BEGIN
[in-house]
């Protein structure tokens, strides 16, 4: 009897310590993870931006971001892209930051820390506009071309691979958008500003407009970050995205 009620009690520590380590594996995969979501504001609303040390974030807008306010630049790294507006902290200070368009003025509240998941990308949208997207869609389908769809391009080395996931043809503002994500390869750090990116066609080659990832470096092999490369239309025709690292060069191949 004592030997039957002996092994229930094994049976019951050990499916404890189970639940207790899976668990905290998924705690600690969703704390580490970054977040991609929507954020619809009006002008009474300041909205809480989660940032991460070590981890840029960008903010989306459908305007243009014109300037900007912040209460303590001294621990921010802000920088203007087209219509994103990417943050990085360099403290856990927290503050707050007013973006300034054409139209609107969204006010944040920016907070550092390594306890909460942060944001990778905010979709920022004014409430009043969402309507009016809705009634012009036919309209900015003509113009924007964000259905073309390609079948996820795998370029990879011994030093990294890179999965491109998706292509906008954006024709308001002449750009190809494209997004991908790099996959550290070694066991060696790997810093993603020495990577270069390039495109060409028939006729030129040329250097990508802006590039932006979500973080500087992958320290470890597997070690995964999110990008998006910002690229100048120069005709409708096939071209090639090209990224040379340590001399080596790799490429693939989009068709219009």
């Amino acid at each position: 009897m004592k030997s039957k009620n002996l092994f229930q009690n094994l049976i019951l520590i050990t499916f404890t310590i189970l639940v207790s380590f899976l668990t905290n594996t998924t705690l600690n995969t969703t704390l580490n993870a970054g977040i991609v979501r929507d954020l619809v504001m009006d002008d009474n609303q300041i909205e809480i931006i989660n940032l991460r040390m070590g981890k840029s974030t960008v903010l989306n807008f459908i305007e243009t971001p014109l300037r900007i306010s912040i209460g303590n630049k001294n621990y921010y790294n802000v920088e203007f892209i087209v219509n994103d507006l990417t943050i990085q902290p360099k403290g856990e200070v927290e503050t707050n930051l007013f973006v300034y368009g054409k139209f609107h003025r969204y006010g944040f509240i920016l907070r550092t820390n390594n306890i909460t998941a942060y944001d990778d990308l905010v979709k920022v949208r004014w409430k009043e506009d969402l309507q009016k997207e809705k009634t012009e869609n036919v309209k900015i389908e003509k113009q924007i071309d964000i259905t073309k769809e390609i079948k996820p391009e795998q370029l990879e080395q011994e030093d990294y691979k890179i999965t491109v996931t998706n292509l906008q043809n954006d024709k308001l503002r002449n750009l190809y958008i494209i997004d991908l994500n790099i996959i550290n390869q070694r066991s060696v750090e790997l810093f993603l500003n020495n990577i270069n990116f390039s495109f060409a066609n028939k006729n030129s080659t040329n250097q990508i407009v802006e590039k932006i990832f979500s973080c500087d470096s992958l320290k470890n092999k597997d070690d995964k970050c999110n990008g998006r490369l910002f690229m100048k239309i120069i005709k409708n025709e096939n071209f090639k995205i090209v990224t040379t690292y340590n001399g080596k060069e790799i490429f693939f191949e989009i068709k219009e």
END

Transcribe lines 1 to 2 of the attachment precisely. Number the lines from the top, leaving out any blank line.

[in-house]
């Protein structure tokens, strides 16, 4: 009897310590993870931006971001892209930051820390506009071309691979958008500003407009970050995205 009620009690520590380590594996995969979501504001609303040390974030807008306010630049790294507006902290200070368009003025509240998941990308949208997207869609389908769809391009080395996931043809503002994500390869750090990116066609080659990832470096092999490369239309025709690292060069191949 004592030997039957002996092994229930094994049976019951050990499916404890189970639940207790899976668990905290998924705690600690969703704390580490970054977040991609929507954020619809009006002008009474300041909205809480989660940032991460070590981890840029960008903010989306459908305007243009014109300037900007912040209460303590001294621990921010802000920088203007087209219509994103990417943050990085360099403290856990927290503050707050007013973006300034054409139209609107969204006010944040920016907070550092390594306890909460942060944001990778905010979709920022004014409430009043969402309507009016809705009634012009036919309209900015003509113009924007964000259905073309390609079948996820795998370029990879011994030093990294890179999965491109998706292509906008954006024709308001002449750009190809494209997004991908790099996959550290070694066991060696790997810093993603020495990577270069390039495109060409028939006729030129040329250097990508802006590039932006979500973080500087992958320290470890597997070690995964999110990008998006910002690229100048120069005709409708096939071209090639090209990224040379340590001399080596790799490429693939989009068709219009």